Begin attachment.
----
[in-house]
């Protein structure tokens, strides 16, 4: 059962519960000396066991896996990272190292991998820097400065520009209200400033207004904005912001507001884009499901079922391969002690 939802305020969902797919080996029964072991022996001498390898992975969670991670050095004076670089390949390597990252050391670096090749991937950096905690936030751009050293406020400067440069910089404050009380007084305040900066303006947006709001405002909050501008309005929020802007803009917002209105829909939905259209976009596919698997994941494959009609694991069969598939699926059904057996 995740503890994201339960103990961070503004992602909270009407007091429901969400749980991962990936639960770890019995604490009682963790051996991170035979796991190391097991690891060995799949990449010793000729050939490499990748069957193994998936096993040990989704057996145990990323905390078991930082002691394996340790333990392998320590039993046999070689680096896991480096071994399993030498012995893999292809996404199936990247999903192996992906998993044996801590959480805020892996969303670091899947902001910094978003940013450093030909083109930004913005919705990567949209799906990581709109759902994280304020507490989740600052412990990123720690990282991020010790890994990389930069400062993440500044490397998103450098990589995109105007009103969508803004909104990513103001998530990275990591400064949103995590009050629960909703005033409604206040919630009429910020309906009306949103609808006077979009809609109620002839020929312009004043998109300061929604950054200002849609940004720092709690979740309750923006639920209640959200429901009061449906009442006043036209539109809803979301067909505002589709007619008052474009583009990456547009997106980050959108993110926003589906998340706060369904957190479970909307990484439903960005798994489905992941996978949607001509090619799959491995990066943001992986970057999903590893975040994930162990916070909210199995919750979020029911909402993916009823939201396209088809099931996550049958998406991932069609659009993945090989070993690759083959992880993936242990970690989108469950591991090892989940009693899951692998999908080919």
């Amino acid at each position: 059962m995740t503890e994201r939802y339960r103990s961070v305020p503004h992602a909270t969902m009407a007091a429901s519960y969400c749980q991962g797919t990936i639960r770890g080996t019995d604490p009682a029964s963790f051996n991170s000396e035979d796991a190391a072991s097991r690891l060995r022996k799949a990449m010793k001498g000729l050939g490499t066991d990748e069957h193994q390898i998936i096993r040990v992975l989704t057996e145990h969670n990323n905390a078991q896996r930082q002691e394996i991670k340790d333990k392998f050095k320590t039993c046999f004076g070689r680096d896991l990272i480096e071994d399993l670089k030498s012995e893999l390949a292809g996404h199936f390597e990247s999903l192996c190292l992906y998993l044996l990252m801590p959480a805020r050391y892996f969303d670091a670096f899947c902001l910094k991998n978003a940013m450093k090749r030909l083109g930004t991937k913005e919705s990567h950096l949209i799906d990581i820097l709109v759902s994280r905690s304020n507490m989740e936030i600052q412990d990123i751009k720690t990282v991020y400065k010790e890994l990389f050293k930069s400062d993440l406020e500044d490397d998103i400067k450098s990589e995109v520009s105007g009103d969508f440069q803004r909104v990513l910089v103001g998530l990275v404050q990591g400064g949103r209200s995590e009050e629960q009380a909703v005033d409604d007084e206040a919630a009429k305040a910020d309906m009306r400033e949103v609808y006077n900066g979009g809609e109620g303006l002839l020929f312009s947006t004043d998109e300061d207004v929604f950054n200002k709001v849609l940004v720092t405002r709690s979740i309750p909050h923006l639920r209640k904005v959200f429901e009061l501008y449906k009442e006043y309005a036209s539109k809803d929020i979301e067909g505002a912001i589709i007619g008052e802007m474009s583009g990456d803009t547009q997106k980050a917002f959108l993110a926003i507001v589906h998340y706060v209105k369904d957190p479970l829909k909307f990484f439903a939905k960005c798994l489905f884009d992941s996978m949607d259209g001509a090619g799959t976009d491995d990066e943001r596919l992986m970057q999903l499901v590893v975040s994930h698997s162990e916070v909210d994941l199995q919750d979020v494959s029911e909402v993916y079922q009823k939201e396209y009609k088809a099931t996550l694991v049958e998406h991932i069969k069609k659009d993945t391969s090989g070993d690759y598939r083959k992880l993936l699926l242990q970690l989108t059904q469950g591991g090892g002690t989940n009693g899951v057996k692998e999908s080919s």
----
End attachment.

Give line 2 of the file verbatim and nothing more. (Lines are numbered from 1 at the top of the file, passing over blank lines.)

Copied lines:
């Protein structure tokens, strides 16, 4: 059962519960000396066991896996990272190292991998820097400065520009209200400033207004904005912001507001884009499901079922391969002690 939802305020969902797919080996029964072991022996001498390898992975969670991670050095004076670089390949390597990252050391670096090749991937950096905690936030751009050293406020400067440069910089404050009380007084305040900066303006947006709001405002909050501008309005929020802007803009917002209105829909939905259209976009596919698997994941494959009609694991069969598939699926059904057996 995740503890994201339960103990961070503004992602909270009407007091429901969400749980991962990936639960770890019995604490009682963790051996991170035979796991190391097991690891060995799949990449010793000729050939490499990748069957193994998936096993040990989704057996145990990323905390078991930082002691394996340790333990392998320590039993046999070689680096896991480096071994399993030498012995893999292809996404199936990247999903192996992906998993044996801590959480805020892996969303670091899947902001910094978003940013450093030909083109930004913005919705990567949209799906990581709109759902994280304020507490989740600052412990990123720690990282991020010790890994990389930069400062993440500044490397998103450098990589995109105007009103969508803004909104990513103001998530990275990591400064949103995590009050629960909703005033409604206040919630009429910020309906009306949103609808006077979009809609109620002839020929312009004043998109300061929604950054200002849609940004720092709690979740309750923006639920209640959200429901009061449906009442006043036209539109809803979301067909505002589709007619008052474009583009990456547009997106980050959108993110926003589906998340706060369904957190479970909307990484439903960005798994489905992941996978949607001509090619799959491995990066943001992986970057999903590893975040994930162990916070909210199995919750979020029911909402993916009823939201396209088809099931996550049958998406991932069609659009993945090989070993690759083959992880993936242990970690989108469950591991090892989940009693899951692998999908080919």